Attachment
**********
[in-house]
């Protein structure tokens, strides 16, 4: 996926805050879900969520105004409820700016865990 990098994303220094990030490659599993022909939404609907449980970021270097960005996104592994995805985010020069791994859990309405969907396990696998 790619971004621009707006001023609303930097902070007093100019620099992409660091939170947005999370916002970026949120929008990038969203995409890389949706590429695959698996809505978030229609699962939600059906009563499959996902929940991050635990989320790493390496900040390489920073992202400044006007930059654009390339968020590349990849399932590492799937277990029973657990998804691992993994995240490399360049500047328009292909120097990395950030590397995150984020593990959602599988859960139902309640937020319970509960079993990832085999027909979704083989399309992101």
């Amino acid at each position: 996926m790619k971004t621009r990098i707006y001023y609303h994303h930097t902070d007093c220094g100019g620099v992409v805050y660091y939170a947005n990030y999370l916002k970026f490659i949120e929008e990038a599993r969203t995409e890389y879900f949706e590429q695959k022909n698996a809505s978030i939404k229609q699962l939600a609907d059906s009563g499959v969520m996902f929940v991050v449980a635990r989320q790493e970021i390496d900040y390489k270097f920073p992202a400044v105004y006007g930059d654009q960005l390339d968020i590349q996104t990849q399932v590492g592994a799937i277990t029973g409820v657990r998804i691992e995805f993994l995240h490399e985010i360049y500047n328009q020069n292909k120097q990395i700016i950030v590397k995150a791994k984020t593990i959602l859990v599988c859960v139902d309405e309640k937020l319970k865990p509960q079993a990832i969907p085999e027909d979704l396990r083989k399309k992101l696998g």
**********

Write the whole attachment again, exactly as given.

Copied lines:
[in-house]
């Protein structure tokens, strides 16, 4: 996926805050879900969520105004409820700016865990 990098994303220094990030490659599993022909939404609907449980970021270097960005996104592994995805985010020069791994859990309405969907396990696998 790619971004621009707006001023609303930097902070007093100019620099992409660091939170947005999370916002970026949120929008990038969203995409890389949706590429695959698996809505978030229609699962939600059906009563499959996902929940991050635990989320790493390496900040390489920073992202400044006007930059654009390339968020590349990849399932590492799937277990029973657990998804691992993994995240490399360049500047328009292909120097990395950030590397995150984020593990959602599988859960139902309640937020319970509960079993990832085999027909979704083989399309992101």
């Amino acid at each position: 996926m790619k971004t621009r990098i707006y001023y609303h994303h930097t902070d007093c220094g100019g620099v992409v805050y660091y939170a947005n990030y999370l916002k970026f490659i949120e929008e990038a599993r969203t995409e890389y879900f949706e590429q695959k022909n698996a809505s978030i939404k229609q699962l939600a609907d059906s009563g499959v969520m996902f929940v991050v449980a635990r989320q790493e970021i390496d900040y390489k270097f920073p992202a400044v105004y006007g930059d654009q960005l390339d968020i590349q996104t990849q399932v590492g592994a799937i277990t029973g409820v657990r998804i691992e995805f993994l995240h490399e985010i360049y500047n328009q020069n292909k120097q990395i700016i950030v590397k995150a791994k984020t593990i959602l859990v599988c859960v139902d309405e309640k937020l319970k865990p509960q079993a990832i969907p085999e027909d979704l396990r083989k399309k992101l696998g």